The inducer is the part of your furnace that houses the fan that pulls air over the furnace heat source and pushes it out through the vents. In most furnaces, the inducer assembly is made of metal, though a few models may have inducers made of plastic. Once your furnace inducer goes bad, you won't get any heat circulating through your house.
One of the first hints you'll have that your inducer may be damaged is that you don't get any heat when you turn up the thermostat. However, you may have early warnings that signal trouble before you get to that point. A loud banging noise occurs when the fan is bent out of shape or the door covering the inducer is bent inward. The inducer housing may not be set properly or your furnace may be out of balance, causing the loud noise. The banging is quieter but still loud if the inducer is made of plastic. Alternatively, if you don't hear any fan blowing or inducer motor kicking up when you turn on the heat, it may be due to problems in other related parts of the furnace.
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When starting your furnace, if the inducer does not kick in, it may be due to a problem with your thermostat that regulates the inducer motor. The wiring in the inducer motor or in the thermostat may at the root of the problem. The fan may not turn on because of a bad relay switch on the control board or damage to the transformer. All the associated parts must be operating properly before the inducer can operate.
When your inducer is operating but continues to shut off after a minute or so, there may not be enough gas getting to the flame. A hissing sound occurs when the fan shuts down, indicating the ignitor is damaged or another problem exists in the relay board. The inducer has an automatic shutoff valve to prevent gas fumes from being blown into your house and goes out to protect you and your family. You may retry starting the furnace up to three times before the inducer locks down completely.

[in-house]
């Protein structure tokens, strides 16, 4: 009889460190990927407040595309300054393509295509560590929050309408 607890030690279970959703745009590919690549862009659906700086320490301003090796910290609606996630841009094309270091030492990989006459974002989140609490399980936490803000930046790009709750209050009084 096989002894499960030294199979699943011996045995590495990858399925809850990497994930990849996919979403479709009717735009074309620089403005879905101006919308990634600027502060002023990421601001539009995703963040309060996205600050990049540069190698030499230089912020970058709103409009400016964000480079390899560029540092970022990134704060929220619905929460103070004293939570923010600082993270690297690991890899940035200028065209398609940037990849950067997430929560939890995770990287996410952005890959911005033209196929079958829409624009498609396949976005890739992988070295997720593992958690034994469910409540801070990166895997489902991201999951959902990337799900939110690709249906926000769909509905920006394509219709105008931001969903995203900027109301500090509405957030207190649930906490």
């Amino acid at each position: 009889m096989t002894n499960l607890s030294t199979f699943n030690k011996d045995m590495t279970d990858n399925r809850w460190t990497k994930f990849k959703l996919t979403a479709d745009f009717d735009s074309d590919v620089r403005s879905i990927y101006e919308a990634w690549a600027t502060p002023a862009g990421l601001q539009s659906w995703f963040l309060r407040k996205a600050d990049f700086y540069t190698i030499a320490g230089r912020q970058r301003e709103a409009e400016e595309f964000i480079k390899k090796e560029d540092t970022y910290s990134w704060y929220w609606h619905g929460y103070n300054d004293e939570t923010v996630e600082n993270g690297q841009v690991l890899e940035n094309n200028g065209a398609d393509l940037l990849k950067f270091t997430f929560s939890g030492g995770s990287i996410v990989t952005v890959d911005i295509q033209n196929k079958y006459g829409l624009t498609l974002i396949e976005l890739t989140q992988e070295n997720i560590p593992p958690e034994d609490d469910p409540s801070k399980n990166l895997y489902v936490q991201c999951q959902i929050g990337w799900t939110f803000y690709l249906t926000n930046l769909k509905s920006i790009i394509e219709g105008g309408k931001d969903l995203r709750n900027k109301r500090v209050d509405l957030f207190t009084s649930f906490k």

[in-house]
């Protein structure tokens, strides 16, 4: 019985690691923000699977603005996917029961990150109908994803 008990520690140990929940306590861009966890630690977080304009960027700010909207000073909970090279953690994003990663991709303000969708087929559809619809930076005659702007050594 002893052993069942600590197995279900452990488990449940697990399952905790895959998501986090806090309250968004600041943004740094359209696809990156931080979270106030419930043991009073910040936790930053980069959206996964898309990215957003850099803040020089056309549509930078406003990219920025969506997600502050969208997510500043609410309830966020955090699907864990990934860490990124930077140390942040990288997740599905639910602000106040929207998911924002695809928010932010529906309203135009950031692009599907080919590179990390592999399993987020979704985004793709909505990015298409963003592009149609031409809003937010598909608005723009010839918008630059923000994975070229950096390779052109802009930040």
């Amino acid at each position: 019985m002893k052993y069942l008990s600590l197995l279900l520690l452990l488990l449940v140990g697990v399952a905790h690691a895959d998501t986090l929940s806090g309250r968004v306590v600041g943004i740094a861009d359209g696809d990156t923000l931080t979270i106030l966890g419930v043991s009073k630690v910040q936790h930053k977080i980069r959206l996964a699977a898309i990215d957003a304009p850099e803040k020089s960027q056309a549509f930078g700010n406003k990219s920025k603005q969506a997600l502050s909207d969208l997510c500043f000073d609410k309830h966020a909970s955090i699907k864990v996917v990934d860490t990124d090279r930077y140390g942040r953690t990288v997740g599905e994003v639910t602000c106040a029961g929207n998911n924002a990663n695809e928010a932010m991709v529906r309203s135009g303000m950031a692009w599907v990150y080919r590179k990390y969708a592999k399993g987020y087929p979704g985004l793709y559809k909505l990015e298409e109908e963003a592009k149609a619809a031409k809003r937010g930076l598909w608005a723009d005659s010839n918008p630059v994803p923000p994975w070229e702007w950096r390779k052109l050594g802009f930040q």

Before replacing your inducer assembly, you should check out all the other possibilities as to why you don't have heat. Hoses attached to the inducer often become clogged and cause the inducer to shut down. When condensation builds up in the vent pipe, the inducer can go out. Feel the inducer motor when you run into difficulties with the fan to verify the motor is at fault. When an inducer goes bad, it will be hot to the touch after trying several times to start the furnace. If the motor remains cool, your problem is most likely in one of the peripherals attached to the motor or in the electrical parts that drive its operation.